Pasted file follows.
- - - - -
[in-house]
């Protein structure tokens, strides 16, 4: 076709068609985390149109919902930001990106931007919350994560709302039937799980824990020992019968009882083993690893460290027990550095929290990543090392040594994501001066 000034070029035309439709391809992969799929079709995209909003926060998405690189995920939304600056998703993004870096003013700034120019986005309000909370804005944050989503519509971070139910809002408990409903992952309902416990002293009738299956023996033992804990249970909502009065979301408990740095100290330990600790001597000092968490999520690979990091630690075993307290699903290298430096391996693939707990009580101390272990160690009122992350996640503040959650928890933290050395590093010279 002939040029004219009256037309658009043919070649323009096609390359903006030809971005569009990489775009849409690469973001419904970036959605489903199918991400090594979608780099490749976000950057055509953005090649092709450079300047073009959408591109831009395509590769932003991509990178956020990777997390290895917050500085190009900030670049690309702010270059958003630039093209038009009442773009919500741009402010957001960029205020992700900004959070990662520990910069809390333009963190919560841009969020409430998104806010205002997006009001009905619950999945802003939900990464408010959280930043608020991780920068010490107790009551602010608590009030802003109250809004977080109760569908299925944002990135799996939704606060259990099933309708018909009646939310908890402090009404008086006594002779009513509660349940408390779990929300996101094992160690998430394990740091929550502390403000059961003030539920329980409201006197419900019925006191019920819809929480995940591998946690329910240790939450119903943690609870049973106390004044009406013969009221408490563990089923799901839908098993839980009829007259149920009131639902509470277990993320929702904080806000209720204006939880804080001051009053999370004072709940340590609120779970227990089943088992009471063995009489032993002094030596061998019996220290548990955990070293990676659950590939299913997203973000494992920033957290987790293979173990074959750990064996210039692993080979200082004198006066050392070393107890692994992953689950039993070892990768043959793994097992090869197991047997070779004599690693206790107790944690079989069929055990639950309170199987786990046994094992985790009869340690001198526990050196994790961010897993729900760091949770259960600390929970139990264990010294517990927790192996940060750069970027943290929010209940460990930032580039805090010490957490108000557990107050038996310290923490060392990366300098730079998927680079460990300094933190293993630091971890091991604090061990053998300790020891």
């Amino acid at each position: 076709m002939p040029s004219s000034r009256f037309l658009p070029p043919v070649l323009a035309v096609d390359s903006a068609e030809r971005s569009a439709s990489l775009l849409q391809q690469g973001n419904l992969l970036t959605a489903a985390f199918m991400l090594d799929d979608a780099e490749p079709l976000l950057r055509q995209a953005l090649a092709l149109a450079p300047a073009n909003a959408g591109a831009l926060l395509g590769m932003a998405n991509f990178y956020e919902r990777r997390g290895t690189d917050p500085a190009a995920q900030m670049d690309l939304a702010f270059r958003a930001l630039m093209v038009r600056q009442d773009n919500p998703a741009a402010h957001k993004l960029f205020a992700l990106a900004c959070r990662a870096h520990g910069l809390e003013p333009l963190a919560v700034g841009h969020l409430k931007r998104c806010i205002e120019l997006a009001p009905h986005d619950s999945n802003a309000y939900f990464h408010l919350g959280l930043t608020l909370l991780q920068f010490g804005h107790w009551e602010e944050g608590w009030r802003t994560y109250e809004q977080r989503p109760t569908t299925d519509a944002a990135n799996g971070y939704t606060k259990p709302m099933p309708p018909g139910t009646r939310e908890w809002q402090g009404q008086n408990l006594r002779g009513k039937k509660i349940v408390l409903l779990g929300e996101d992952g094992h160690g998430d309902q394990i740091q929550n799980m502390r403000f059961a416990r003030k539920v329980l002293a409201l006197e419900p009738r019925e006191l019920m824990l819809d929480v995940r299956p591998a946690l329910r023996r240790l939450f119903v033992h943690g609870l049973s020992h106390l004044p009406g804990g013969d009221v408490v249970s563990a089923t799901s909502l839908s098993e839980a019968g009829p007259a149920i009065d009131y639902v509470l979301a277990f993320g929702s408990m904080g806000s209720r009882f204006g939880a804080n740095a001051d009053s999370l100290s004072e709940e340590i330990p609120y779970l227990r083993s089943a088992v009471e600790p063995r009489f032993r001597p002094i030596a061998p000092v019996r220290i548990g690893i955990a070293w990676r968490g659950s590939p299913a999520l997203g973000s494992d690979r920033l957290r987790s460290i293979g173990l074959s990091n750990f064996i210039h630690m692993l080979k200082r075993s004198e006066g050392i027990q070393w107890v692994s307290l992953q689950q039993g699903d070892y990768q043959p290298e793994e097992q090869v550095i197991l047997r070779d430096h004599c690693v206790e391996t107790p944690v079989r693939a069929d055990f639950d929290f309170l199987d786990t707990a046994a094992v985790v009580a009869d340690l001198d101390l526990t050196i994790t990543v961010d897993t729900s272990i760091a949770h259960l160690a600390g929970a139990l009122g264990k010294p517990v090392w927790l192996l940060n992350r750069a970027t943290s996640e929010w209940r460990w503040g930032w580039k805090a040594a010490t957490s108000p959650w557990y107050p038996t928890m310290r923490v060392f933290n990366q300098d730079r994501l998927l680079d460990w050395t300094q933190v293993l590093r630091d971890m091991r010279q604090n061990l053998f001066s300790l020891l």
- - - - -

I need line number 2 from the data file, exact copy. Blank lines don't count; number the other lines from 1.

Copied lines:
């Protein structure tokens, strides 16, 4: 076709068609985390149109919902930001990106931007919350994560709302039937799980824990020992019968009882083993690893460290027990550095929290990543090392040594994501001066 000034070029035309439709391809992969799929079709995209909003926060998405690189995920939304600056998703993004870096003013700034120019986005309000909370804005944050989503519509971070139910809002408990409903992952309902416990002293009738299956023996033992804990249970909502009065979301408990740095100290330990600790001597000092968490999520690979990091630690075993307290699903290298430096391996693939707990009580101390272990160690009122992350996640503040959650928890933290050395590093010279 002939040029004219009256037309658009043919070649323009096609390359903006030809971005569009990489775009849409690469973001419904970036959605489903199918991400090594979608780099490749976000950057055509953005090649092709450079300047073009959408591109831009395509590769932003991509990178956020990777997390290895917050500085190009900030670049690309702010270059958003630039093209038009009442773009919500741009402010957001960029205020992700900004959070990662520990910069809390333009963190919560841009969020409430998104806010205002997006009001009905619950999945802003939900990464408010959280930043608020991780920068010490107790009551602010608590009030802003109250809004977080109760569908299925944002990135799996939704606060259990099933309708018909009646939310908890402090009404008086006594002779009513509660349940408390779990929300996101094992160690998430394990740091929550502390403000059961003030539920329980409201006197419900019925006191019920819809929480995940591998946690329910240790939450119903943690609870049973106390004044009406013969009221408490563990089923799901839908098993839980009829007259149920009131639902509470277990993320929702904080806000209720204006939880804080001051009053999370004072709940340590609120779970227990089943088992009471063995009489032993002094030596061998019996220290548990955990070293990676659950590939299913997203973000494992920033957290987790293979173990074959750990064996210039692993080979200082004198006066050392070393107890692994992953689950039993070892990768043959793994097992090869197991047997070779004599690693206790107790944690079989069929055990639950309170199987786990046994094992985790009869340690001198526990050196994790961010897993729900760091949770259960600390929970139990264990010294517990927790192996940060750069970027943290929010209940460990930032580039805090010490957490108000557990107050038996310290923490060392990366300098730079998927680079460990300094933190293993630091971890091991604090061990053998300790020891």